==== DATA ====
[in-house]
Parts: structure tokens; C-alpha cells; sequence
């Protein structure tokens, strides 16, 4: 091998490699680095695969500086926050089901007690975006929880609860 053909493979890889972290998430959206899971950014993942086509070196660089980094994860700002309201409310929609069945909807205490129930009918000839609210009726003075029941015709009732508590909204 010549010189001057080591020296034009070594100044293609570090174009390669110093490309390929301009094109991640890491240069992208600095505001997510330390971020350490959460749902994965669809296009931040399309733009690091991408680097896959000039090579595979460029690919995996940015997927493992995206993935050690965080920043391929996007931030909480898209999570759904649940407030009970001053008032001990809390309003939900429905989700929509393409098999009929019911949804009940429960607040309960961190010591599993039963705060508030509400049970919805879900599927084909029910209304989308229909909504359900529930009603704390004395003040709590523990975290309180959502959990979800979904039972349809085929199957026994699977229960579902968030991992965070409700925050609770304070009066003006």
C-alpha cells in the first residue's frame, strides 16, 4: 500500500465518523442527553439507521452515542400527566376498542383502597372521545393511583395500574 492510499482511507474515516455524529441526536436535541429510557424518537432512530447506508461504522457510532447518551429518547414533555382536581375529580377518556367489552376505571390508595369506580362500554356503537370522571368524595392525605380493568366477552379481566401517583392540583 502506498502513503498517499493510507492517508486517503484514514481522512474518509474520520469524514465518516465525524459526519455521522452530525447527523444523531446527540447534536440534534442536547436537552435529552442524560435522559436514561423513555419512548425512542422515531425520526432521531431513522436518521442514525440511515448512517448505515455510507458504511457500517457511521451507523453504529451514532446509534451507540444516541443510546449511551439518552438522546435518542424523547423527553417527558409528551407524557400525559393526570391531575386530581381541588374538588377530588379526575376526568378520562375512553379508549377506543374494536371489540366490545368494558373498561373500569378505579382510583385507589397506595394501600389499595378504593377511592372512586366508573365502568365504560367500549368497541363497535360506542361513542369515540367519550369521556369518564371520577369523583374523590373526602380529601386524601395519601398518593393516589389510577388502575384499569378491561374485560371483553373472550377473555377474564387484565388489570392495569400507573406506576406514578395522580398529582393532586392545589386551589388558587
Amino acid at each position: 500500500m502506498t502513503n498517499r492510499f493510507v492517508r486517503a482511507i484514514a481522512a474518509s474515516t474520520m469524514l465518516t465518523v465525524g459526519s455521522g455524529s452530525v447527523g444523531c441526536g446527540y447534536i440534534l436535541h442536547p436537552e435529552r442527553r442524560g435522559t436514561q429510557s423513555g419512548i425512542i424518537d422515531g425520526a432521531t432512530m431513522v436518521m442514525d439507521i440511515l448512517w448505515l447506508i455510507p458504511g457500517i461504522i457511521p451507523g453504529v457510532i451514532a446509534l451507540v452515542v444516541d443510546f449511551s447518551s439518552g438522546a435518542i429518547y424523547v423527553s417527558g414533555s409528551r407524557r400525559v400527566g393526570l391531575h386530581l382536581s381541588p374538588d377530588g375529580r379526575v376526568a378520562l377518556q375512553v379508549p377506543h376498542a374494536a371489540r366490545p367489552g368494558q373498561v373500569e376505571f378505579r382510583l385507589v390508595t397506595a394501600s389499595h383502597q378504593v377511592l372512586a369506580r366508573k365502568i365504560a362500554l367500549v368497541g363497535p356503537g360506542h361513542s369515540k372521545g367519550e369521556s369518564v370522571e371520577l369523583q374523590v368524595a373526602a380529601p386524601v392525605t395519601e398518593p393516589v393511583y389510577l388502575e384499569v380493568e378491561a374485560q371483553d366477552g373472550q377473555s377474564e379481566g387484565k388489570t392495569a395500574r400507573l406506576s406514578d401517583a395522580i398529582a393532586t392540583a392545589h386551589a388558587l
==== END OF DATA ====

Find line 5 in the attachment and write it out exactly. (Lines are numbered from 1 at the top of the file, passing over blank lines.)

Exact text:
Amino acid at each position: 500500500m502506498t502513503n498517499r492510499f493510507v492517508r486517503a482511507i484514514a481522512a474518509s474515516t474520520m469524514l465518516t465518523v465525524g459526519s455521522g455524529s452530525v447527523g444523531c441526536g446527540y447534536i440534534l436535541h442536547p436537552e435529552r442527553r442524560g435522559t436514561q429510557s423513555g419512548i425512542i424518537d422515531g425520526a432521531t432512530m431513522v436518521m442514525d439507521i440511515l448512517w448505515l447506508i455510507p458504511g457500517i461504522i457511521p451507523g453504529v457510532i451514532a446509534l451507540v452515542v444516541d443510546f449511551s447518551s439518552g438522546a435518542i429518547y424523547v423527553s417527558g414533555s409528551r407524557r400525559v400527566g393526570l391531575h386530581l382536581s381541588p374538588d377530588g375529580r379526575v376526568a378520562l377518556q375512553v379508549p377506543h376498542a374494536a371489540r366490545p367489552g368494558q373498561v373500569e376505571f378505579r382510583l385507589v390508595t397506595a394501600s389499595h383502597q378504593v377511592l372512586a369506580r366508573k365502568i365504560a362500554l367500549v368497541g363497535p356503537g360506542h361513542s369515540k372521545g367519550e369521556s369518564v370522571e371520577l369523583q374523590v368524595a373526602a380529601p386524601v392525605t395519601e398518593p393516589v393511583y389510577l388502575e384499569v380493568e378491561a374485560q371483553d366477552g373472550q377473555s377474564e379481566g387484565k388489570t392495569a395500574r400507573l406506576s406514578d401517583a395522580i398529582a393532586t392540583a392545589h386551589a388558587l